Pulse cheddar cheese cubes in a food processor, then add the cottage cheese and picante sauce. Process once again with all of the peppers. If the mixture is too thick, add a little more cottage cheese. Taste for seasonings. Should be mildly hot but not overly hot. Can add a dash or two of Shirachi if you wish, which was unknown to me at the time or leave some of the seeds in the jalapenos for a spicier spread. Will keep several days, covered, in the refrigerator. Best served with thin, crispy Finn Crisp, 100% rye crackers, which I always bought in the deli to go with their cheese spread.



Foleys Blue Cheese Port Wine Spread
My rendition from My Carolina Kitchen

8 oz sharp Cheddar cheese, cut into ½” chunks
2 oz cream cheese, cut into ½” chunks, we used low fat
2 oz blue cheese, crumbled into chunks
4 tablespoons small curd cottage cheese, we used low-fat
1 teaspoon garlic salt
1 teaspoon Worcestershire sauce
1 tablespoon port wine
Chopped green onion tops, 4 – 6 tablespoons

Pulse cheddar cubes in a food processor for about 30 seconds until it begins to crumble. Add cream cheese, blue cheese, cottage cheese, garlic salt, Worcestershire sauce, and port wine. Continue to process until the mixture resembles a spread. Add the green onion tops and process until smooth. Will keep several days, covered, in the refrigerator. Serve with crackers or crudités.



I want to add a PS to this. The Foleys I describe is the downtown store in Houston. Many of the things I remember about the downtown store were sadly not in the branches.

If you would like to read more about the history of Foleys, Lasker Meyer, the son of one of Foleys original owners who became President and later CEO, has written a very comprehensive history in his book, Foley’s, a part of the Images of America series. The Department Store Museum has some great photos of various department stores, link here. You also might enjoy The World of Department Stores by Jan Whitaker, link here.

Do you have a favorite department store that brings back memories for you?


This will be shared with Foodie Friday at Rattlebridge Farm, Miz Helen’s Country Kitchen Full Plate Thursday, and Foodie Friday at Simple Recipes.
Have a great weekend everyone.



45 comments:

  1. I love each of these dips. Thanks for the recipes Sam. I suppose this is the same Foleys that we had in Denver. However, it was just a department store. There was no deli - darnit. :) Pinning these.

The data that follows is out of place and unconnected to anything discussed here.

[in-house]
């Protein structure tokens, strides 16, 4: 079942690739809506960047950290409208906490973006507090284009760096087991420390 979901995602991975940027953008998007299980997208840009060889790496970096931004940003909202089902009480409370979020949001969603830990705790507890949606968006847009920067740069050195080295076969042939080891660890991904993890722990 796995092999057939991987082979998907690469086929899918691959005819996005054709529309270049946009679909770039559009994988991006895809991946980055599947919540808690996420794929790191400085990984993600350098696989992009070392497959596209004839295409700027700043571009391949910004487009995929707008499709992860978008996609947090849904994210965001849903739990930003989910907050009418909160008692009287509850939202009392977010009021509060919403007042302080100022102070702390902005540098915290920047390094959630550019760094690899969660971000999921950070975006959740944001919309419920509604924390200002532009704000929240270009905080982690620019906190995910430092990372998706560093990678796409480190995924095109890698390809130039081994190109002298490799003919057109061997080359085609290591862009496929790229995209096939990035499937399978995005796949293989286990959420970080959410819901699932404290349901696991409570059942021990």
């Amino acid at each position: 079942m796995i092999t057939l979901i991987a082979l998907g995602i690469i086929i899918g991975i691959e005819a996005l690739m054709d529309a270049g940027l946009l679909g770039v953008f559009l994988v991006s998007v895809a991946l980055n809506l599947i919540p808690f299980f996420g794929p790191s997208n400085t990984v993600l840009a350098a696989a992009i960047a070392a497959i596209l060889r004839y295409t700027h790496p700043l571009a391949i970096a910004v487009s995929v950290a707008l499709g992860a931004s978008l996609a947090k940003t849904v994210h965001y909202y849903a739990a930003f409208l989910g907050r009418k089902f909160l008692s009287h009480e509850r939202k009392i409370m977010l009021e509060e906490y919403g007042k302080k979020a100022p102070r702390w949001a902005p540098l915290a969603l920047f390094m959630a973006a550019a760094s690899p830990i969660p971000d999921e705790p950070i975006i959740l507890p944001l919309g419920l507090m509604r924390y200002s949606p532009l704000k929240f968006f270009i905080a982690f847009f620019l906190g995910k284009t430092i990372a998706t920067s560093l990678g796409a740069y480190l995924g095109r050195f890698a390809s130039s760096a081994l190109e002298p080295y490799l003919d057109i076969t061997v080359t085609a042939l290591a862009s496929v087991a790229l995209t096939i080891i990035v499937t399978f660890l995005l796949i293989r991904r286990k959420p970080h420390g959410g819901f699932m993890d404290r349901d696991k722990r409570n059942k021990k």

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  2. Wonderful cheese spreads! I particularly like the blue cheese one.

    Cheers,

    Rosa

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  3. I just showed Andrew the implosion. Amazing! He did his undergrad at the University of Houston and remembers Foleys. Thanks for the interesting post--I finished my morning coffee reading about an amazing department store. Those cheeses look delicious.

    Best,
    Bonnie

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  4. I liked your story of Foleys!
    You found your husband:)

    You sound..still after all these years impressed with your start and working days at Foleys..That is a great tribute to a store..Bet you were quite the exemplary emloyee also:)

    Do I remember Harvest Gold?

    One of our bathrooms..and we picked it!In the early 70's..

    All white for me now thanks..
    Never heard of these cheese spreads..Thank you!!
    Happy Holidays ..too.

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  5. I love your story. I love those times. Thanks for sharing....it's been an enjoyable few minutes reading and having my coffee. Oh, and the cheese spreads do sound good too.

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  6. Sam, I too, love cheese spreads and I love classy department stores. By the time I came around many of the stores were becoming less elaborate, but I would have loved to have visit the Foleys you describe. We still see some elements of this grandeur at Macy's Herald Square, but it's not the same.